Consumers insist control over use of their personal information


Empower consumers with maximal control over the gathering and use of their personal and behavioural information and retailers will be able to create mutually beneficial relationships, says Christie Koorts, University of Stellenbosch Business School’s (USB) top MBA student of 2014 in his research on consumer sensitivity regarding the use of personal information in relationship marketing.

Koorts says in a modern era where businesses aim to gather as much knowledge about consumers’ lifestyles, preferences and buying behaviour as possible, retailers would be wise to consider the paradoxical dilemma of gathering such information for the purposes of generating customer loyalty.

“Consumers’ personal information offers retailers a competitive advantage in providing them with insight into consumer preferences, needs and attitudes however, the degree to which consumers are comfortable with the gathering and use of such personal information is critically important as these views and sentiments may aid or harm retailers’ efforts in establishing and nurturing consumer relationships.  What consumers think and feel about the use of their personal information has become far more important than legal compliance alone.”

Koorts’ research sample of 30 Millennials aged 20 to 23, representing a young, educated, digitally savvy and increasingly influential generation of consumers, indicated a 83% willingness to share their personal information, but with clear expectations, preferences and dislikes.

“Participants singled out telemarketing as an annoying and intrusive barrier to relationship trust and much preferred face-to-face and digital communication.  Consumers’ personal information should never be shared with third parties, since the exchange of personal information takes place on the basis of relationship trust in the first instance, which would be eroded if information is shared outside of these boundaries.”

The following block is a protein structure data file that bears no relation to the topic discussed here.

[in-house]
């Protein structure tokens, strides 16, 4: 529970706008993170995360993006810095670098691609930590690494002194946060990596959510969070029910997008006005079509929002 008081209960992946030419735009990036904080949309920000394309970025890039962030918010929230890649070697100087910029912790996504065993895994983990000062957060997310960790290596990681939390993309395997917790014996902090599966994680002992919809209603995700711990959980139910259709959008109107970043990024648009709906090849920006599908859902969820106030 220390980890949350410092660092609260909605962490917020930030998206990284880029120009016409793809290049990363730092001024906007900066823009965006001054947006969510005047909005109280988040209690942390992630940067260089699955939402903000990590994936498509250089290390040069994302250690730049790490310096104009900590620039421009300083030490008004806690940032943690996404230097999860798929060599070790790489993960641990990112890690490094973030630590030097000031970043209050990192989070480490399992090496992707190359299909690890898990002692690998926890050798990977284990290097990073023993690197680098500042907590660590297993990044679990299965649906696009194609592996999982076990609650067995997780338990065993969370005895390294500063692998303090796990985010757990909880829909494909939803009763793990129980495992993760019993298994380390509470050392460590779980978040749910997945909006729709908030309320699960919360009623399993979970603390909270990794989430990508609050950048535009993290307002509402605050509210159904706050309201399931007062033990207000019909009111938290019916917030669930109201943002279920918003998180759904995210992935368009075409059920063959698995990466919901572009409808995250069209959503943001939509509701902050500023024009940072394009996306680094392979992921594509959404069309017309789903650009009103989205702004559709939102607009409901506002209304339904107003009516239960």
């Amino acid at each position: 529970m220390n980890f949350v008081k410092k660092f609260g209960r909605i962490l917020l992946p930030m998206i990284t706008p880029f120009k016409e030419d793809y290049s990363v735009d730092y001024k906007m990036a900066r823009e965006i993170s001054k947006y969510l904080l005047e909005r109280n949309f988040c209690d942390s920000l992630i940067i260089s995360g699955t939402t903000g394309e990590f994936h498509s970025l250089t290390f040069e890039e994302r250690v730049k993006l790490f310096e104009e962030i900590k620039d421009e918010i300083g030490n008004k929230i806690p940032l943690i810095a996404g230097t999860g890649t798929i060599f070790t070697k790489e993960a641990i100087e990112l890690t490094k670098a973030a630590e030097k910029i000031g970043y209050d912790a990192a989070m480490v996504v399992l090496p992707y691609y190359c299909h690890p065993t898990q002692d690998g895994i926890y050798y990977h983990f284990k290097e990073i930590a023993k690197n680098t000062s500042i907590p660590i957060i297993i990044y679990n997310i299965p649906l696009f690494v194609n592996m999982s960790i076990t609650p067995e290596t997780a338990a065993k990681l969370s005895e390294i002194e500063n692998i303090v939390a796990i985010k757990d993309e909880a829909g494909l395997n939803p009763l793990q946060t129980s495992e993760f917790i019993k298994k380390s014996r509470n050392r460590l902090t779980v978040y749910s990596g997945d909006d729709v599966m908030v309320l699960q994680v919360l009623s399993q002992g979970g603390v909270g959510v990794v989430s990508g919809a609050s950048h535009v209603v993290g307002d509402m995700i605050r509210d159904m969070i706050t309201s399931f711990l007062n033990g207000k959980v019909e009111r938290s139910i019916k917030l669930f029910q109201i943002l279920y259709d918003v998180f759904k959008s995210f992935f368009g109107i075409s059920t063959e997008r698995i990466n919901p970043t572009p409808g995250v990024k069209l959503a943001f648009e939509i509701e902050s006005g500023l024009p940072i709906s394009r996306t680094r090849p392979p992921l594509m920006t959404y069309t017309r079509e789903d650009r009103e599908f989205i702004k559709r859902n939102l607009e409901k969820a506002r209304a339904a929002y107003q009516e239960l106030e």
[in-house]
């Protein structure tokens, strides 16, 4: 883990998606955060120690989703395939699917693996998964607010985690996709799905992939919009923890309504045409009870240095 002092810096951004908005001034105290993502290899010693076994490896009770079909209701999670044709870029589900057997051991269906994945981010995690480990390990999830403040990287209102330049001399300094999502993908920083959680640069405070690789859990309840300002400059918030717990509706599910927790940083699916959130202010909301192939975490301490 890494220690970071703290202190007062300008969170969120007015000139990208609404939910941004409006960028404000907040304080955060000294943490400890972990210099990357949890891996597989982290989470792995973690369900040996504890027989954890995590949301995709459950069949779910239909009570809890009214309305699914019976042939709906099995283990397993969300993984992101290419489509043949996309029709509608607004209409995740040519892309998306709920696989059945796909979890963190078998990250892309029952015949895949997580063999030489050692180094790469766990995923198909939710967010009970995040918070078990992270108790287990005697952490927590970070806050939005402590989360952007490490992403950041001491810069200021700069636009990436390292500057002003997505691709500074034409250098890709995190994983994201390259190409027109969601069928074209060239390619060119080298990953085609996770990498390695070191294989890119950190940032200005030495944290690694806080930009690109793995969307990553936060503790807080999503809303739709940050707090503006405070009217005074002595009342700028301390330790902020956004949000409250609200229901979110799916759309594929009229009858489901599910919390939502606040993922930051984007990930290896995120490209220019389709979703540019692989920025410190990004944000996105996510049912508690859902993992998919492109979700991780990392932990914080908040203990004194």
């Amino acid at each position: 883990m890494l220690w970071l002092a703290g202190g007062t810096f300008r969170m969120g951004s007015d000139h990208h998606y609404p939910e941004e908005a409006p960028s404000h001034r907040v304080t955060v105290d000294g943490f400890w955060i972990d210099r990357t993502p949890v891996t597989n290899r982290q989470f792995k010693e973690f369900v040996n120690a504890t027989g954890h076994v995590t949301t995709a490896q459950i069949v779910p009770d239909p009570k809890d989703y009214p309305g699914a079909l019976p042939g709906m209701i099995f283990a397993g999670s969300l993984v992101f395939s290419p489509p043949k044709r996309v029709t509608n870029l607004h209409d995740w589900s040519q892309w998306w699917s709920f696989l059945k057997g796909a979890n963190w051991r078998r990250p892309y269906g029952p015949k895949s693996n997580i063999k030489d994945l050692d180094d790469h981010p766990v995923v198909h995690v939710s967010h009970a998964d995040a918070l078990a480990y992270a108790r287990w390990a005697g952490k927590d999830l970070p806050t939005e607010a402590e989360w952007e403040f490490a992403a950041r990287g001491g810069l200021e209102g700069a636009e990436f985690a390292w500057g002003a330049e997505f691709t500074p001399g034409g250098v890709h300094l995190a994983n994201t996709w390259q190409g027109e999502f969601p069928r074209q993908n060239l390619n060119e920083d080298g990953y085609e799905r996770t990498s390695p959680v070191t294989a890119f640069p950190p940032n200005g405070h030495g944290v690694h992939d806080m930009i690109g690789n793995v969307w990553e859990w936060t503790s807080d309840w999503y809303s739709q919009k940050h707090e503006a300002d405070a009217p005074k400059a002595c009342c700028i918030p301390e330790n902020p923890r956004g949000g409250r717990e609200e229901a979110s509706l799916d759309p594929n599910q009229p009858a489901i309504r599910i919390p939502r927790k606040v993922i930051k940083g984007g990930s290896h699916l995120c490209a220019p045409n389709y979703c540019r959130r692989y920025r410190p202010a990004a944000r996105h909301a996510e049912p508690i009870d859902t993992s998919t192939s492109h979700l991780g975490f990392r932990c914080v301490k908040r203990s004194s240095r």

Although 67% of participants recognised the advantages and benefits of sharing their information, retailers need to understand consumers’ expectations when doing so. “Personalised marketing and products, shopping convenience, better promotions and discounts and an excellent customer experience, were some of the expectations shared.”

Koorts says that retailers too need to realise that the gathering of such consumer insights comes with associated legal, ethical and reputational risks and that they are measured by public opinion as to their trustworthy conduct when gathering and managing personal information, even when done within the boundaries of the law.

“Participants considered the gathering of information without consent or through questionable methods as unethical, specifically noting the practice of small print terms and conditions often used when gathering information, which is seen as an insincere gesture, as this is generally not read and understood.”

“Consumers want choice and effective control over who engages them, the ways in which they are engaged, and to which ends their personal information is used. Strong views from participants suggested that retailers’ tactics infringed on consumers’ ability to exercise free choice, as retailers decided what to market to them and in doing so influenced consumer buying patterns based on personal insight.”

Koorts’ findings indicate that retailers need to build relationships of trust through the empowerment of consumers towards a win-win scenario for retailers and consumers alike.  “Once consumers’ personal information has been gathered it is important to follow through with relevant personalised marketing and customer experience initiatives aligned to consumers’ expectations.  If sensitive information will not be used to benefit the consumer, it is best not to gather such information at all.”

Source: University of Stellenbosch Business School

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